Historical Concepts of Disease
In the course of human history medical theorists have often embraced theism and the rational analysis of the natural world to understand the vagaries and fundamental nature of disease. Within this context of understanding, this paper explores varied aspects of prehistoric and early civilized medicine of the Near East, as well as that based on the reasoned thought and legacy of Greek antiquity. From this latter medical tradition a fluid or humoral explanatory pathology was developed which dominated medical thinking in Western Medicine to approximately the eighteenth century. Seriously challenged by a triad of physician researchers in the sixteenth, seventeenth, and eighteenth centuries, it eventually fell from favor and by the mid-nineteenth century was no longer considered medically viable. A new anatomical view of organ, tissue, and cellular pathology had come to the medical forefront and eclipsed the long-lived theory of errant humors.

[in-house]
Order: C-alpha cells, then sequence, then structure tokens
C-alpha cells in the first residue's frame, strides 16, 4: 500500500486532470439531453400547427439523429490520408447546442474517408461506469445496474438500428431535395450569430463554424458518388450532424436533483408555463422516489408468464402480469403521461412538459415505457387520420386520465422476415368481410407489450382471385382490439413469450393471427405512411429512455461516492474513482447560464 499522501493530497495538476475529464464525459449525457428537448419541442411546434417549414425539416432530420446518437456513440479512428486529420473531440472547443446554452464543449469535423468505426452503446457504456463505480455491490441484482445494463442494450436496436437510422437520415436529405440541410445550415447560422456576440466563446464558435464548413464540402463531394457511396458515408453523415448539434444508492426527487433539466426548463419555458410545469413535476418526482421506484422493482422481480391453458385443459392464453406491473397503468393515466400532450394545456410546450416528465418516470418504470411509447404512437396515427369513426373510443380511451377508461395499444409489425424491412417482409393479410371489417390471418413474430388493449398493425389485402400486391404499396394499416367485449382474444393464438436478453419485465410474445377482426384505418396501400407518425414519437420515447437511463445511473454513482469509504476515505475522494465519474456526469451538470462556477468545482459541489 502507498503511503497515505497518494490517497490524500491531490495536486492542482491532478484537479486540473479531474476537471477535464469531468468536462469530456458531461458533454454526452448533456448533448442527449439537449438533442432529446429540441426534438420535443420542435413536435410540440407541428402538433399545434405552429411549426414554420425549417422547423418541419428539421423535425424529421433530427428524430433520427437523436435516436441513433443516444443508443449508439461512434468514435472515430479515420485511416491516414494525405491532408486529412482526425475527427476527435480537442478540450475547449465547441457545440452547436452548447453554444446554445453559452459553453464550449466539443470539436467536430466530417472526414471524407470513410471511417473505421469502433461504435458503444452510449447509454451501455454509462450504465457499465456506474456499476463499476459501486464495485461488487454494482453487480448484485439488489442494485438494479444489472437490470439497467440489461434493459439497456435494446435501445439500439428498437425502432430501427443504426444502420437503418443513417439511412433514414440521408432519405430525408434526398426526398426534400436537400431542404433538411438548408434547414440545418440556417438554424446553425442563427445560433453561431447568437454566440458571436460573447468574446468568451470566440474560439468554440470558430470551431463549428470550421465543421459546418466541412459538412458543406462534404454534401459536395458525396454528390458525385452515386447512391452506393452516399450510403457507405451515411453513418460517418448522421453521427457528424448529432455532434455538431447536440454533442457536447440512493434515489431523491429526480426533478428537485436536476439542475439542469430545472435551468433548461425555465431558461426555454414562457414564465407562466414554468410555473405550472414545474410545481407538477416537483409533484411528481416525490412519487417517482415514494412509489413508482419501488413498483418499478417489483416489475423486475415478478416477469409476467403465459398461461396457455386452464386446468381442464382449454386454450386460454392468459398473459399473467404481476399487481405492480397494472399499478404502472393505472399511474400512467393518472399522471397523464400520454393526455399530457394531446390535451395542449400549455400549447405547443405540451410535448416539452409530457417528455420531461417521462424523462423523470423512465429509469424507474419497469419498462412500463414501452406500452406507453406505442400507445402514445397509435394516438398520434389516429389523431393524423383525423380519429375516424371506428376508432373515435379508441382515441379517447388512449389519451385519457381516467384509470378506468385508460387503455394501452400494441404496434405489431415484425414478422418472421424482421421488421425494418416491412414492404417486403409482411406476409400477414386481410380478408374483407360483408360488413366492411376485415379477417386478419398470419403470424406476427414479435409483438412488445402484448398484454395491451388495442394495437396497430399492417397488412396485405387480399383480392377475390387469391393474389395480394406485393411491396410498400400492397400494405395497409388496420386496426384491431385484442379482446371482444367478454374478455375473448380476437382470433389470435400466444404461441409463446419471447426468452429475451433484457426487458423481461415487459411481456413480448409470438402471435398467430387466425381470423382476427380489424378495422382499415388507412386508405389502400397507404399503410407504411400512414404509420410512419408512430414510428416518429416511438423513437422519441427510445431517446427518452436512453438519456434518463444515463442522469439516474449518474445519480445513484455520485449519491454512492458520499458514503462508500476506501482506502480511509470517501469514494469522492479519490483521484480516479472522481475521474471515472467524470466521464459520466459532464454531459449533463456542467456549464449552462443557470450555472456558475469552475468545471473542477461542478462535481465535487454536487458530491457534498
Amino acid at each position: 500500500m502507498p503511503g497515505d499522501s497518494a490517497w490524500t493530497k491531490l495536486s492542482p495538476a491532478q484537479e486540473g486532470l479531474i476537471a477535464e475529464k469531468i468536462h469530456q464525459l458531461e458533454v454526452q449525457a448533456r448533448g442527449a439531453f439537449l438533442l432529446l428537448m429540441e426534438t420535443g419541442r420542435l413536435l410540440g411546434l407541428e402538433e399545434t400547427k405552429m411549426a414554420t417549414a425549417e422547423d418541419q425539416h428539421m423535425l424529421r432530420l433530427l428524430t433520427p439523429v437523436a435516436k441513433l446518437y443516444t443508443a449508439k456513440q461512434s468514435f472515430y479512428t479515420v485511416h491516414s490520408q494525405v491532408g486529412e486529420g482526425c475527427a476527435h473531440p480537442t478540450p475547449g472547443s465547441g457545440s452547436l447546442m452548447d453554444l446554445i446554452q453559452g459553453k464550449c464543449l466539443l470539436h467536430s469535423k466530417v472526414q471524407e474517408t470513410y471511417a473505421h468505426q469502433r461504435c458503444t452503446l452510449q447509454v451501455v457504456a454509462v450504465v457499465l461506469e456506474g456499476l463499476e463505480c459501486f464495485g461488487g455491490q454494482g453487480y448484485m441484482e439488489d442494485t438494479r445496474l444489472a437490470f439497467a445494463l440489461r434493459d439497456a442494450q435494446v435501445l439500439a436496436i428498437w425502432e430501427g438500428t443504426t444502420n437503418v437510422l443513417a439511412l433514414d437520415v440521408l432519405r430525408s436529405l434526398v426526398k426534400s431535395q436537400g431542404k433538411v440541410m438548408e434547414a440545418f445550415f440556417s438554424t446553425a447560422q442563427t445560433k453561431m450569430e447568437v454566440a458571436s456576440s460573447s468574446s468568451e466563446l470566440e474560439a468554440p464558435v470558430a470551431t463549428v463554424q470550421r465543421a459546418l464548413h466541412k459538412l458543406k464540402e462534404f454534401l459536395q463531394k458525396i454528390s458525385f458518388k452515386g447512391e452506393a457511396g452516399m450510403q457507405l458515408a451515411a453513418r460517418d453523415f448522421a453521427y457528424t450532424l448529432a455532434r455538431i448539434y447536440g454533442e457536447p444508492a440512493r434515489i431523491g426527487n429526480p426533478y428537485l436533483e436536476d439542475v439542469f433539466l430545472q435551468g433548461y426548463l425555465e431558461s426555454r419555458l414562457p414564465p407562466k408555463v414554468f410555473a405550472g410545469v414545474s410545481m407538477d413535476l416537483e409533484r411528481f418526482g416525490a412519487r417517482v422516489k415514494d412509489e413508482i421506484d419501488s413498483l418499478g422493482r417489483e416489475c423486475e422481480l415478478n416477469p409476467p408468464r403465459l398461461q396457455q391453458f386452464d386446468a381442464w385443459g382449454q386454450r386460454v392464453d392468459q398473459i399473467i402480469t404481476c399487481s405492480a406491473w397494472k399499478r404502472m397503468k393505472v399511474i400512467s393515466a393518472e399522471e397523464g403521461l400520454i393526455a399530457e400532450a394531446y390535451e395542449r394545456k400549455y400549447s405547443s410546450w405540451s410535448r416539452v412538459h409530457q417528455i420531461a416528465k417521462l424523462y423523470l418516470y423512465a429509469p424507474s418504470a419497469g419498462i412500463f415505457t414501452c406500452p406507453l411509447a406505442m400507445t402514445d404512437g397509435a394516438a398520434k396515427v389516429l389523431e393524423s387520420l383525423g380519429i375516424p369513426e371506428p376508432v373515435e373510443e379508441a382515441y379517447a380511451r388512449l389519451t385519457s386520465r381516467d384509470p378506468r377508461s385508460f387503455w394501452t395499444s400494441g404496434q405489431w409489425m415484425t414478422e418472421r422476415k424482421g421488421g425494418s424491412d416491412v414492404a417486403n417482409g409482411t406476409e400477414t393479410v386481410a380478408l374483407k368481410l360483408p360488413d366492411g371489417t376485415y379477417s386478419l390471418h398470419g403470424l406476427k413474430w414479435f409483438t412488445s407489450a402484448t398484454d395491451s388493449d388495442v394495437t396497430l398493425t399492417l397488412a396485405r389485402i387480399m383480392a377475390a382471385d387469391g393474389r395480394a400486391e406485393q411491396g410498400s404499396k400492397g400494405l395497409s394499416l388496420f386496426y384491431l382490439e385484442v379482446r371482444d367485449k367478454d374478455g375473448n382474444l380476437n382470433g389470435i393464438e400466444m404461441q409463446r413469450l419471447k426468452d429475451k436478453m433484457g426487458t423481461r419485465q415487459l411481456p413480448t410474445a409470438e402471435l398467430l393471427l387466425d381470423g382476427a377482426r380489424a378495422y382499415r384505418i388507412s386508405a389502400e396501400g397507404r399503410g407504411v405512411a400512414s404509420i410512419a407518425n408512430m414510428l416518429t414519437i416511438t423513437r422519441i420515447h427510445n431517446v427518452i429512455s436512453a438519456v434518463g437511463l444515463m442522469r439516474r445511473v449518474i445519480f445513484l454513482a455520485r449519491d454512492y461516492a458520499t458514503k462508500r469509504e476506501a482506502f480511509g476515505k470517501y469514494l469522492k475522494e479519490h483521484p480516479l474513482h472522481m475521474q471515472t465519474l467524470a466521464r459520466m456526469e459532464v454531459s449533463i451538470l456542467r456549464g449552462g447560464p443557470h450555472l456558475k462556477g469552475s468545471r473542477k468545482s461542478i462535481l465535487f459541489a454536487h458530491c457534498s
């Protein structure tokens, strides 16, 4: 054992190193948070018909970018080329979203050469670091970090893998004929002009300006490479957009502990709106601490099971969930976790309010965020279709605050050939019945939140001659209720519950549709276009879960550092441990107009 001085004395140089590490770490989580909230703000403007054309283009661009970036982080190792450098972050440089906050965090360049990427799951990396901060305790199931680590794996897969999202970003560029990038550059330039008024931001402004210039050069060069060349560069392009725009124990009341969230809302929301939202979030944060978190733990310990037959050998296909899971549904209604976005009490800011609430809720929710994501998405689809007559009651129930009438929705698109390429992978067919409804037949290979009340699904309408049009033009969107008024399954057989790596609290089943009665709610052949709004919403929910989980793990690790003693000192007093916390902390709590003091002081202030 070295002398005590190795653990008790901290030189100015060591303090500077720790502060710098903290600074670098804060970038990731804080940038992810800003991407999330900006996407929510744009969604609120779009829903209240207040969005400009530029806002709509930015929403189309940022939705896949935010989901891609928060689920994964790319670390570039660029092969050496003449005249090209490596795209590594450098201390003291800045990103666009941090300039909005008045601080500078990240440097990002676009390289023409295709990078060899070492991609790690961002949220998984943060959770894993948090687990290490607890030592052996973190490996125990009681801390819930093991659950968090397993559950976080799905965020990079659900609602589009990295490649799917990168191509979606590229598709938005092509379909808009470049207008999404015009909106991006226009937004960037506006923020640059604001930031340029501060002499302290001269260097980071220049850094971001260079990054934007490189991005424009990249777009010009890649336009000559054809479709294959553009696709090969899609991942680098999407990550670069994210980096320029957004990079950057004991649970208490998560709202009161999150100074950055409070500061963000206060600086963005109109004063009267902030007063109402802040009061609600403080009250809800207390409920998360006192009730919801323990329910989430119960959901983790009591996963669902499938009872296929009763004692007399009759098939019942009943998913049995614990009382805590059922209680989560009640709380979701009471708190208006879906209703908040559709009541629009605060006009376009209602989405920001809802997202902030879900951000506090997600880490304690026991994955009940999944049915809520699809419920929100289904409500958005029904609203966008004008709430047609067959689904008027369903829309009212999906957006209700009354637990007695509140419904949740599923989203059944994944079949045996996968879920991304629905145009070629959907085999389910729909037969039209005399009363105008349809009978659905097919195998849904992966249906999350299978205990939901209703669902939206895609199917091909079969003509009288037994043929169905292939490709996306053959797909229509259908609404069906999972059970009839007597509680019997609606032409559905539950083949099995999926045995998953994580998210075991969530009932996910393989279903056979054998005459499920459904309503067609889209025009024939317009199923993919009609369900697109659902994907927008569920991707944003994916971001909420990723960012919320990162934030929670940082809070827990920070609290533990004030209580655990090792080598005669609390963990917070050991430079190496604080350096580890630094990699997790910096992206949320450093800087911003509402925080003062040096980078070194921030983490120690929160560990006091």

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- Thursday, November 11, 2021
- 11:00am - 12:00pm
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- Third-Floor Assembly Room
- LSU Shreveport